It is Christmas Eve.I am in my favorite room in the house. We generally call it our "den." It has walls lined with books, a desk for the computer, some filing cabinets, our television with PS3, a comfy couch, a recliner and a wood-burning stove which currently houses a cheery crackling fire. Right now, the the television and PS3 are occupied playing a series of about 100 Christmas carols that I have on MP3. The dogs are playing somewhat too rowdy game for the house, but outside a mix of rain and snow makes me want to keep them in despite the rambunctious antics.
Earlier this evening, my wife and I attended our church's Christmas Eve service. We sang some lovely carols and took the Lord's Supper along with our church family. When I got home, I made some snickerdoodle cookies with alternating green and red sugar. I may take them with me to a gathering planned for tomorrow. I am also bringing a cheesecake that I made in the shape of a Christmas tree and a chocolate pie. Others will bring assorted good things to eat and we will have a wonderful time.
If my Christmas Eve sounds positively idyllic, that's because it probably is. The fire is warm. The carols are great. There are so many presents beneath the tree that it can barely contain them. If Dickens were to have written in modern times, I imagine he would have described a setting not unlike the room I am in. If this picturesque image of holiday perfection makes my readers wonder why I would describe this as my worst Christmas Eve of my life, well, that's kind of the point.
This year's disappointments.Nearly every year of my life I have traveled for Christmas. There was a brief period during my teens when my parents lived close enough to their parents that major travel was unnecessary, but otherwise, Christmas has meant piling into a car and travelling a long distance. This is normal, I believe. At least it is common enough for Perry Como to have made a song famous regarding it:
I expected this year to be no different. My wife has a job which is none to wonderful for a number of reasons, but one advantage about which we were excited was the fact that she was to have two weeks off over Christmas. Since October, however, the company for which she works has undergone some changes. Among these changes was that there would be less holiday time available. At first, we thought we might have at least one week of Christmas break off. Then we heard that we did not. Our plans to travel to see family for Christmas were squashed.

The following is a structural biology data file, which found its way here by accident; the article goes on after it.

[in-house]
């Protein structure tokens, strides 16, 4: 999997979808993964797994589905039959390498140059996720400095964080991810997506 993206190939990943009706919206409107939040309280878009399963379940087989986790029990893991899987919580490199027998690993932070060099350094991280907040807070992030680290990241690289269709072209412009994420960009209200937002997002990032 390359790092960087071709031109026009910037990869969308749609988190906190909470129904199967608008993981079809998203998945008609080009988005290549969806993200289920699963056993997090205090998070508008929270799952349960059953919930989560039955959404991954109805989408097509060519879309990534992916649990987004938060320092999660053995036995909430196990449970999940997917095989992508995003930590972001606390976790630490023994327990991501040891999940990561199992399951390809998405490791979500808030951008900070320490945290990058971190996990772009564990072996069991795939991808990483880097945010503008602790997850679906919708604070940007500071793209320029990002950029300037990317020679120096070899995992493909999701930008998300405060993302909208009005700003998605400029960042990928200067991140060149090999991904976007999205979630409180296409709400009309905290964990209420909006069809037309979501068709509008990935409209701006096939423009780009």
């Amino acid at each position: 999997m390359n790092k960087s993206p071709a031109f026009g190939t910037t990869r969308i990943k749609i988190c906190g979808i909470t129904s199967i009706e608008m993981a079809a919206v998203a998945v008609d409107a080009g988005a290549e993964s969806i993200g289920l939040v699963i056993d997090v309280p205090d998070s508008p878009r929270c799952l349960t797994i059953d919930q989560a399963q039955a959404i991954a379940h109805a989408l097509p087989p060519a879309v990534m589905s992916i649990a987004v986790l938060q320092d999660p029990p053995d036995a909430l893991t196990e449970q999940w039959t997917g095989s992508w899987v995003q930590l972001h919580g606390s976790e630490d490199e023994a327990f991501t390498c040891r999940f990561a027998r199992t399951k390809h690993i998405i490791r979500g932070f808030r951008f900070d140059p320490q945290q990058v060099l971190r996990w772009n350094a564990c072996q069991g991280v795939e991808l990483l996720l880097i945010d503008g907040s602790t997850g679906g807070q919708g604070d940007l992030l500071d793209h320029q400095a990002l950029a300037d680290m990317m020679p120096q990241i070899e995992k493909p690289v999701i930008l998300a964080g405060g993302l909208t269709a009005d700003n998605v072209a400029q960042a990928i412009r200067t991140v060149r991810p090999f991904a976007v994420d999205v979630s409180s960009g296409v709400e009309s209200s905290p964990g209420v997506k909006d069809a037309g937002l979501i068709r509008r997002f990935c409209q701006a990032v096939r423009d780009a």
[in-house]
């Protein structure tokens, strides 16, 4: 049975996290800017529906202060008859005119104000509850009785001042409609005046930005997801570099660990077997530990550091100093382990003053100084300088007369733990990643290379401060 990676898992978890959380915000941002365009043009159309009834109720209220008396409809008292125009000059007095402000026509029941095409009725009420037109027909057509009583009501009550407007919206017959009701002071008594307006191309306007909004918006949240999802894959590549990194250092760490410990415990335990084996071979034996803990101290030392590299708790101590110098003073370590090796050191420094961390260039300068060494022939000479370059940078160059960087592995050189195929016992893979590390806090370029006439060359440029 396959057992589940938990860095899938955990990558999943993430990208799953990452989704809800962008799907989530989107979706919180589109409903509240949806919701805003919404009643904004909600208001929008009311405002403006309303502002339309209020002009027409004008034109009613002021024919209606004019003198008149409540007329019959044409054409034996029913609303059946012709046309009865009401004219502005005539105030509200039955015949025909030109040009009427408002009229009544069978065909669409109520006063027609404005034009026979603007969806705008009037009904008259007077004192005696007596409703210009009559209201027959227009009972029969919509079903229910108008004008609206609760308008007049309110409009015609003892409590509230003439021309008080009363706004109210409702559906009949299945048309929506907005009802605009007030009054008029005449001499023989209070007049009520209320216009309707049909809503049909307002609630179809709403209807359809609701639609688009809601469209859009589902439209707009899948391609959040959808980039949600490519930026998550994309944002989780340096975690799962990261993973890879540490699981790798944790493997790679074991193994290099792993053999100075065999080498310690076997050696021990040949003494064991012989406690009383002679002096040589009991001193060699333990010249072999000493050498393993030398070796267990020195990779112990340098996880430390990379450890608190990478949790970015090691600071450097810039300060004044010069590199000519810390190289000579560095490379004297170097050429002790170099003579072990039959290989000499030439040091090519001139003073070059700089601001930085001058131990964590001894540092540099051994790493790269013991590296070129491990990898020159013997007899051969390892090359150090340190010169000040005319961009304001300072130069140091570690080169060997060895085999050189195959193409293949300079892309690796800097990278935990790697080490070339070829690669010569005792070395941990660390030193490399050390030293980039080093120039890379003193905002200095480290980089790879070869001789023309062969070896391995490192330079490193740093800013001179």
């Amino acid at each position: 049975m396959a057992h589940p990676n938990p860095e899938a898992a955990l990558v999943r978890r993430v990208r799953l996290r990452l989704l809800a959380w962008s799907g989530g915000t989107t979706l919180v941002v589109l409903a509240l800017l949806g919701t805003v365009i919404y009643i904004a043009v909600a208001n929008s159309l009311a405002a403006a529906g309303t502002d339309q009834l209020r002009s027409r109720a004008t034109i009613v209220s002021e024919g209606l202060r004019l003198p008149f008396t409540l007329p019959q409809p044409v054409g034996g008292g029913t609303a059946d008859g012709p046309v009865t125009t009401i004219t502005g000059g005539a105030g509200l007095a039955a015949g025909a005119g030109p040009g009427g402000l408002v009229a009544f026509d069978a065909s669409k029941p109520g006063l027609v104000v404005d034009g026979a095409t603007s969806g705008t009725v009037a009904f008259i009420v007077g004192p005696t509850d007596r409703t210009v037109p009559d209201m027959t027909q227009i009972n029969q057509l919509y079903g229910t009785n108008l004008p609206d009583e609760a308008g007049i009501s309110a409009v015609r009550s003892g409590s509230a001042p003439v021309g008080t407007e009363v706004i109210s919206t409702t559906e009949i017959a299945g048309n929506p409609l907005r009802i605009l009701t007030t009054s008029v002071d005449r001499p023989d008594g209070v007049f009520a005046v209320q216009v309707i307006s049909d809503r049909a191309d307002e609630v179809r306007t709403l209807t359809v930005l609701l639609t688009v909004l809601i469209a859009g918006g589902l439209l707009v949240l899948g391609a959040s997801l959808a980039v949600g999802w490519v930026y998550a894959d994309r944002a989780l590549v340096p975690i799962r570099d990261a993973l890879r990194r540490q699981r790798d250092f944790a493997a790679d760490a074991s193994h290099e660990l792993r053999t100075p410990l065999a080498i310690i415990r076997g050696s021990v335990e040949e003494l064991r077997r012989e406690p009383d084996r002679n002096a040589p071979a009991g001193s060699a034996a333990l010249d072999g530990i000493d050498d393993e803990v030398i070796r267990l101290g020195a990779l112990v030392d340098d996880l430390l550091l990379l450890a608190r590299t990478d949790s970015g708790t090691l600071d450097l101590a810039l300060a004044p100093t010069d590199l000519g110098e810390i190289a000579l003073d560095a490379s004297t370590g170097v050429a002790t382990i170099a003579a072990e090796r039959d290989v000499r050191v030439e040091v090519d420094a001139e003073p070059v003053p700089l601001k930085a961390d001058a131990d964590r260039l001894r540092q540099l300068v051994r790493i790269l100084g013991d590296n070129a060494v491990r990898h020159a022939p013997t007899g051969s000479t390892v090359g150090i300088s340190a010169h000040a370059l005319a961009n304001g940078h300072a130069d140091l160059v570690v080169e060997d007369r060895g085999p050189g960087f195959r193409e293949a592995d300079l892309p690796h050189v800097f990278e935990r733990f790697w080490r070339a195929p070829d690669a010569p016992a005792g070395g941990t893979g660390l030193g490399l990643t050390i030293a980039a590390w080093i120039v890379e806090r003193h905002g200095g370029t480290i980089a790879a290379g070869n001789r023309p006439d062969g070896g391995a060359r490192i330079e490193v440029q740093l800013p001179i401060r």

As if that wasn't enough, promising two weeks and giving none, she had to spend tonight at work. Christmas Eve she must spend the entire night at work. So, while I am enjoying the carols, the dogs' antics and the cheery fire, I am doing so alone (except for the dogs).
I've never spent a Christmas Eve alone before. Normally, I like to be alone. Generally, I look forward to the evenings when my wife must work her overnight. I am a solitary person by nature and interaction, even with people I really love, wear on me. I am not particularly social. Don't get me wrong. I love certain social gatherings, but I enjoy the energy I get from being alone. Generally, I find the opportunity to be alone exciting.
But not on Christmas Eve. Being alone on Christmas Eve stinks. It is probably worse for my wife who not only is not able to be with people she loves, but actually has to work all night.
But complaining is wrong . . .I can get so caught up in the negative. I am alone on Christmas Eve, but my Christmas is much better than Christmas is for the Christians who celebrate in Sudan, Iran or China. It is, in fact, beautiful, comfortable and amazing. My wife will come home in the morning. We will open our presents. We will play with our dogs. We will have a good time. I often get so caught up in what I do not have that I forget all I have.
Our pastor said something interesting Sunday. It was not a major point of his sermon. In fact, I am pretty sure it was an unintentional short digression. He pointed out that for Christians, Christmas should not be about "giving," it should be about "receiving." Christmas is not about family. It's not about friends. It's not about food. It's not about giving gifts, it's about receiving them. The incarnation, the ultimate gift from God, is for us to receive. It opened the door for us to receive the gifts of salvation, the gifts of the Spirit, the gift of a personal relationship with The Most High God. For me, it is harder to be a grateful receiver than a generous giver. As a receiver, I lack gratitude and always seem to be demanding more.
That's what I've been doing lately. I've been complaining to God, friends, family, everyone about the changes in plan I've had to endure. I haven't focused on all I am receiving. I haven't seen God's grace in the wonderful Christmas I can and will have. Because of that, I have almost ruined it for myself.